Lifelong Learning New York City
Goethe and His Time (LLS 170NY)
Meets Thursdays, 6:45 - 9:15 p.m.
Sept. 17 – Oct. 2 & Oct. 22 – Nov. 19, 2015
1095 6th Ave. (bet. 41st & 42nd), 28th floor, @ Dechert LLP
Goethe’s literary work and persona tower above all other German writers. An international literary sensation at the age of 24, he revolutionized German poetry, drama, and the novel, and his Faust remains a landmark of world literature.
Many of the issues Goethe addresses in his works—e.g., secularization and the diminishing role of religion, technology and capitalism’s effect on the social and political order-remain deeply important to this day.
In Goethe's wake, a reoriented German literature found its best early expression in the works of E. T. A. Hoffmann and Heinrich von Kleist. Hoffmann explored new genres such as fantasy and the crime story. Kleist's revolutionary plays and stories, rejected at the time, are now among the most read and admired works of German literature.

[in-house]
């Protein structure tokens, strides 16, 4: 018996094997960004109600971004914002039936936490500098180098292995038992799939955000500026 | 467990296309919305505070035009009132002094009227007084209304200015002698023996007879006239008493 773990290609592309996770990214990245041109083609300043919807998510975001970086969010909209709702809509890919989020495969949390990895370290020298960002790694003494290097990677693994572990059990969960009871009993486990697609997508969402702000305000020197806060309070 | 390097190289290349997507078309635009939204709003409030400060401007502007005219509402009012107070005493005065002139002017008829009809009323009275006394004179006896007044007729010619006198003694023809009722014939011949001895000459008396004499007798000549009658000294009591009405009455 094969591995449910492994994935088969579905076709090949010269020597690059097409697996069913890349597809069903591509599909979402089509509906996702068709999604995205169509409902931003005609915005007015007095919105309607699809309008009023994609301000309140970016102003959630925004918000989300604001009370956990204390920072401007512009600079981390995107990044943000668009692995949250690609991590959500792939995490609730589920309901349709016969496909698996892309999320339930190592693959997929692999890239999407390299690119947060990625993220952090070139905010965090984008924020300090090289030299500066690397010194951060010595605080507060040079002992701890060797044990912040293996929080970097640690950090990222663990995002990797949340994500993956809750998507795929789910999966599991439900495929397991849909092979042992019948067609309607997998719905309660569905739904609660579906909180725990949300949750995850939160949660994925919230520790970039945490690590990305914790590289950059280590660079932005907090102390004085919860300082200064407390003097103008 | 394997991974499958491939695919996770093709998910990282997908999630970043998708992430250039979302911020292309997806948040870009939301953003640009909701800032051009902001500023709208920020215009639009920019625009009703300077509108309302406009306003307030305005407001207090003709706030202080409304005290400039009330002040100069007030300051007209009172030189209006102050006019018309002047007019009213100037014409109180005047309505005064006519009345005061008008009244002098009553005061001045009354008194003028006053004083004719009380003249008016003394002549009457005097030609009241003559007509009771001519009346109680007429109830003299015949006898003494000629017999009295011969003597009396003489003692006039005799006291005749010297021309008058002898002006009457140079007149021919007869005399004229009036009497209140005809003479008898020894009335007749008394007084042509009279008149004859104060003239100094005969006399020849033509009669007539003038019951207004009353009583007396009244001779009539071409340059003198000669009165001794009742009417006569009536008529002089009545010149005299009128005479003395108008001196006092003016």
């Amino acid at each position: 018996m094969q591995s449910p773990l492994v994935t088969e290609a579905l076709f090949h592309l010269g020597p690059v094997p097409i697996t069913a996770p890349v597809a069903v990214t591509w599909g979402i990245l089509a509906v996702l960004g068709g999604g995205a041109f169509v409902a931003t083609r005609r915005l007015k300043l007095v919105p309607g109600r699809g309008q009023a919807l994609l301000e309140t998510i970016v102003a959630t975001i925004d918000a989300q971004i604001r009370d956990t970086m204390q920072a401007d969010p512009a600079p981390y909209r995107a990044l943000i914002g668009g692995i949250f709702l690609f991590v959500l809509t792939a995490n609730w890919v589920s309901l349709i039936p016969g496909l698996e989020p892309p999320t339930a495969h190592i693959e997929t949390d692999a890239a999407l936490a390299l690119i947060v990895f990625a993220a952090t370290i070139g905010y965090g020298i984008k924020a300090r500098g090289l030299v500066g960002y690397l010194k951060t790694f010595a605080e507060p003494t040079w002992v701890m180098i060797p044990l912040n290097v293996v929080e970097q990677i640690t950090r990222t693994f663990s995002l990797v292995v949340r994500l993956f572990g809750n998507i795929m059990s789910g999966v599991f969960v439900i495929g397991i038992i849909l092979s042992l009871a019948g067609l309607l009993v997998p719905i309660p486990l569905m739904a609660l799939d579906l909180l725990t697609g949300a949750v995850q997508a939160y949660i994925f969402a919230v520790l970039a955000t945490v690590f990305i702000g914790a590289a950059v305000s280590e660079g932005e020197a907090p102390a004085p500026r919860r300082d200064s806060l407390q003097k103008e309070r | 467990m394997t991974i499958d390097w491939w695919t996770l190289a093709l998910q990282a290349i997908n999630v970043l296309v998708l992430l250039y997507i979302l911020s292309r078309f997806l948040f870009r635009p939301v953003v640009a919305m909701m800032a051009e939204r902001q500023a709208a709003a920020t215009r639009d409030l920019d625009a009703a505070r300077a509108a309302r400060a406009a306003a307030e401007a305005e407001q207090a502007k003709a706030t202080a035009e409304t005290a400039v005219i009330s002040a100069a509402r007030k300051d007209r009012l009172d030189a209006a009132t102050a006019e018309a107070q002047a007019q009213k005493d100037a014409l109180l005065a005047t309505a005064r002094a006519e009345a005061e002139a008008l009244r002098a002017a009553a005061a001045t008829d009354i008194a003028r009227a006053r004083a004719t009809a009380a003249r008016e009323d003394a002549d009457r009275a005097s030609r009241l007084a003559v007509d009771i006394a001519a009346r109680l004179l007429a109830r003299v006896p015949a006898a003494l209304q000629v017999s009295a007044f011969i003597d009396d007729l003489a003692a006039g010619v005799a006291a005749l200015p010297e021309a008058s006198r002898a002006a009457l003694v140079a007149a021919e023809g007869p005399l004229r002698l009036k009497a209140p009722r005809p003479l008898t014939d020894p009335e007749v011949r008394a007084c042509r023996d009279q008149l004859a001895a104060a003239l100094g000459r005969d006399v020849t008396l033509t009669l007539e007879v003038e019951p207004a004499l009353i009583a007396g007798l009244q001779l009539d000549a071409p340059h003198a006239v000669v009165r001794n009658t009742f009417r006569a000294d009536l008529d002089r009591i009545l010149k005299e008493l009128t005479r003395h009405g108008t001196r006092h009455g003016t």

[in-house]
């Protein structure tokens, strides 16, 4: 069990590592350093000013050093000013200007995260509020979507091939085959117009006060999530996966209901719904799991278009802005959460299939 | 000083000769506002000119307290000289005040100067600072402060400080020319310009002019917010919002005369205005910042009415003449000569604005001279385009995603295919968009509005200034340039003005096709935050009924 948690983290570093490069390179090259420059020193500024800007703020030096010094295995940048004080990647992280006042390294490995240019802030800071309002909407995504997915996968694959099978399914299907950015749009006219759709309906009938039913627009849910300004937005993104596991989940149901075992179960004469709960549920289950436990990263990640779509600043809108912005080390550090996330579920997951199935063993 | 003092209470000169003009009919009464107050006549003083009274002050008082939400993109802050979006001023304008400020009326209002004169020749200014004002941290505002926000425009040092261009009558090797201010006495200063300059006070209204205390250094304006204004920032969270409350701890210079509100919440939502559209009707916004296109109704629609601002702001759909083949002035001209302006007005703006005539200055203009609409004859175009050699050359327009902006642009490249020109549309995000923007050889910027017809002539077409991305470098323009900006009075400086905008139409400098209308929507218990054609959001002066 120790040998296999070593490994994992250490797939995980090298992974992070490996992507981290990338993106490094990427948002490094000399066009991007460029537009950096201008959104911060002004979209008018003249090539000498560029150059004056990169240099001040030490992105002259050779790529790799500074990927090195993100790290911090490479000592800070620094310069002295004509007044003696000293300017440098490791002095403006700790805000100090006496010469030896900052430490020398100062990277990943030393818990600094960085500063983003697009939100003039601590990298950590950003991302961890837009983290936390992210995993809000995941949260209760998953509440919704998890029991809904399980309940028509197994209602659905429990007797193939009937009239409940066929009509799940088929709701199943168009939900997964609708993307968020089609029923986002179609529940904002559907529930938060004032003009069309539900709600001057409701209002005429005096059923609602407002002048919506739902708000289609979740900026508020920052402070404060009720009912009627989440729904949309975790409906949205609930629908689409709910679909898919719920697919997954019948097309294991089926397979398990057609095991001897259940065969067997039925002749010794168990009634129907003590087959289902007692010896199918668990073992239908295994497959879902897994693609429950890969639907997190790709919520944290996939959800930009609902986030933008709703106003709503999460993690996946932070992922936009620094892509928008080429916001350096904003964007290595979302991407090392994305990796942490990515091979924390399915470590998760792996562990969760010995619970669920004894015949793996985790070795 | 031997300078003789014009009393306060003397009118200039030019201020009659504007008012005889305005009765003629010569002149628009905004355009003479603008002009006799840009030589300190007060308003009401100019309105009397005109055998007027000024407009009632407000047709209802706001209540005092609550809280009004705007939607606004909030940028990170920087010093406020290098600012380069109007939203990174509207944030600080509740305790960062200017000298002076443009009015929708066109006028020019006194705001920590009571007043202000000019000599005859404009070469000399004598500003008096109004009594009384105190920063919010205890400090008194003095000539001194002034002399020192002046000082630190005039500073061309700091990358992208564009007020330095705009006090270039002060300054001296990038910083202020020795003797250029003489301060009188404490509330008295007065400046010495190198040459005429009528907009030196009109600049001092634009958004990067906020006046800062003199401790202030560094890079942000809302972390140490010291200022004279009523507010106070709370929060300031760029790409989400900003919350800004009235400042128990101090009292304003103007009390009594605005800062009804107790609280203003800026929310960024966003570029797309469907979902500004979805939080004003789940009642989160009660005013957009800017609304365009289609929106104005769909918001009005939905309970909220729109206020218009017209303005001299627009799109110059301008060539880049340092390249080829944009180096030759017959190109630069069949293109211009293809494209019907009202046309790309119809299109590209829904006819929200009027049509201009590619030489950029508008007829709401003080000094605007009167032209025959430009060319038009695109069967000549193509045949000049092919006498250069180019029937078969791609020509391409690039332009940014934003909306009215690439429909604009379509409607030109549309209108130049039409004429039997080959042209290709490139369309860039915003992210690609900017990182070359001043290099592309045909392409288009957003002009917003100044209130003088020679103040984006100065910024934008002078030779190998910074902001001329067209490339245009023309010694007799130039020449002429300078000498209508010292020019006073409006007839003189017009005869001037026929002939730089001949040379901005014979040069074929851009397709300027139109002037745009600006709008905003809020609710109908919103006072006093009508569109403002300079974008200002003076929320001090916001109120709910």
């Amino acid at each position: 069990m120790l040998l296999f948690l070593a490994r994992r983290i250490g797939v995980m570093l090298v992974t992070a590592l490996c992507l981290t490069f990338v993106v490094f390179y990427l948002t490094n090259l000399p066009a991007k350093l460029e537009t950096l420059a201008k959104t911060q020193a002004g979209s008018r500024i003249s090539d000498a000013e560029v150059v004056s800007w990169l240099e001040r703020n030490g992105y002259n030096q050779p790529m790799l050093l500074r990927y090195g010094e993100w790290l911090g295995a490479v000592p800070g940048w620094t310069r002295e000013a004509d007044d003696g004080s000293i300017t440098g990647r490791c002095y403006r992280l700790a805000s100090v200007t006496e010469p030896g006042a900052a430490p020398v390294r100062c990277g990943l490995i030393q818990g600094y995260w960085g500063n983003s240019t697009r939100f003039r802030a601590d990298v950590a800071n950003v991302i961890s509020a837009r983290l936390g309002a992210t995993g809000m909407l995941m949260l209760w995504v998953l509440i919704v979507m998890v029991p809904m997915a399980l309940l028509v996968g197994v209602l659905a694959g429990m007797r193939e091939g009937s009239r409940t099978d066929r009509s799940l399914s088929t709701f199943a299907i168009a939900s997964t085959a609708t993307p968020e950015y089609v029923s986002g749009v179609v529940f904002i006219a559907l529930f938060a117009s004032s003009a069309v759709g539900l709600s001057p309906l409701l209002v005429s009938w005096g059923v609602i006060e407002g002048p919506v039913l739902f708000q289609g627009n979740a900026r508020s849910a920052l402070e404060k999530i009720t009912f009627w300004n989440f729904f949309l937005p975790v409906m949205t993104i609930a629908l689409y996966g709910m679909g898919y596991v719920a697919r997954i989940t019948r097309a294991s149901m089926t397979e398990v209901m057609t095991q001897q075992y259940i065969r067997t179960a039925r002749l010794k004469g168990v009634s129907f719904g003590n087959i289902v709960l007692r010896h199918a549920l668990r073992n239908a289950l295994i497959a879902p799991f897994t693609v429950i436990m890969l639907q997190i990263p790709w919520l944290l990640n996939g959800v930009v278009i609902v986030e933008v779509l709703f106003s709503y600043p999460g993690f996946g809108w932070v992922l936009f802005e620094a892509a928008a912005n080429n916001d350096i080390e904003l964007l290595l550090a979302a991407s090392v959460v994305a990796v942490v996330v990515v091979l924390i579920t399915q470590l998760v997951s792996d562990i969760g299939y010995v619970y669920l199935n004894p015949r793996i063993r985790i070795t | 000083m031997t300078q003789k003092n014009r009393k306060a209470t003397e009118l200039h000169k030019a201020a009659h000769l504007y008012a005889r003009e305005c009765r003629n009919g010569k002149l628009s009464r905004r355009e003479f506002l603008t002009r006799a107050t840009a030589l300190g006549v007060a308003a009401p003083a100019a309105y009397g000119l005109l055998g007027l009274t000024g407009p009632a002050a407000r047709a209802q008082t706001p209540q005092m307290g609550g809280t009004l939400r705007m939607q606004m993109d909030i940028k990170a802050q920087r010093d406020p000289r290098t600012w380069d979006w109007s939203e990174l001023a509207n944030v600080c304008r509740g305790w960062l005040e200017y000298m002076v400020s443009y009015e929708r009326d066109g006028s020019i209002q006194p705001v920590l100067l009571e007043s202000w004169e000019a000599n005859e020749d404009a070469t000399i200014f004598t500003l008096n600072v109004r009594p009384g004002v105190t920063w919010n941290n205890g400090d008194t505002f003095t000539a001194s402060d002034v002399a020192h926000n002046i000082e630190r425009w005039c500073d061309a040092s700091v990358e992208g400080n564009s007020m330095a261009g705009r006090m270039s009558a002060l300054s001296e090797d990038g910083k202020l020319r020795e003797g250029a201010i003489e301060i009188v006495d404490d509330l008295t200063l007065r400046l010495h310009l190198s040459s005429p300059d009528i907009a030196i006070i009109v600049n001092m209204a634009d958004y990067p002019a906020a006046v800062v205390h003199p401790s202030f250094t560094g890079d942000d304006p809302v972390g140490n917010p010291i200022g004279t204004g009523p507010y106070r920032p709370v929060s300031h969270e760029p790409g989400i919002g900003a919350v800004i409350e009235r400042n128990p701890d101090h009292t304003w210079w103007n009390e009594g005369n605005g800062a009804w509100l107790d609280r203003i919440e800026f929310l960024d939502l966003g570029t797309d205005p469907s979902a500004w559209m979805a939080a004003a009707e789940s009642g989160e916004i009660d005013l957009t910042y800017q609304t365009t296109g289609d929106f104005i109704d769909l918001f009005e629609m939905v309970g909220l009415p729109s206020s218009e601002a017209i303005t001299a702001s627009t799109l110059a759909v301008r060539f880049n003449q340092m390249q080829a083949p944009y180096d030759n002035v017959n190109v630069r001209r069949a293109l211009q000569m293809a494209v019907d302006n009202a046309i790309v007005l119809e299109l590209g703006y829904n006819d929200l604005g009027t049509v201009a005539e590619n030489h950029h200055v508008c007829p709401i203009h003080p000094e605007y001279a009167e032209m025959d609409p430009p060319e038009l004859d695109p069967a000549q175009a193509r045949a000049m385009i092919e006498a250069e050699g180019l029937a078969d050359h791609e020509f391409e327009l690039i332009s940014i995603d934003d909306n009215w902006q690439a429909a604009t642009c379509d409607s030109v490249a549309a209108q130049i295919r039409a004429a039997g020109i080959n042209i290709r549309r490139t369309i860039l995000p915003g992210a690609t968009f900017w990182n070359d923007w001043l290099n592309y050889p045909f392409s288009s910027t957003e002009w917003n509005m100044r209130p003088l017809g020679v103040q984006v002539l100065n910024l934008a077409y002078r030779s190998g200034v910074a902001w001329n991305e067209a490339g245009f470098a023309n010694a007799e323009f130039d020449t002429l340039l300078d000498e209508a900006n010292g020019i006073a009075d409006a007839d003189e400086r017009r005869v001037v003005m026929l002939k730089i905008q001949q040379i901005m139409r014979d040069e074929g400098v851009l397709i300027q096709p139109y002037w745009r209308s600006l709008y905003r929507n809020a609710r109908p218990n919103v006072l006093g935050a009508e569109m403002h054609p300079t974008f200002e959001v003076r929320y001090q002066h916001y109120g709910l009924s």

- Sturm und Drang
- Society and politics in late 18th-early 19th-century Germany
- Romanticism and congeniality
- The crisis of consciousness
- Limitations of the Enlightenment
- Music and language
- The uncanny (Hoffmann and Freud)
- Romantic dead ends
Hansjakob Werlen teaches German language and literature, with special emphasis on Goethe and Romanticism, as well as contemporary literature. In his research he is currently working on the Austrian novelist Thomas Glavinic. He previously enjoyed teaching an LLS course on The Magic Mountain and The Tin Drum.
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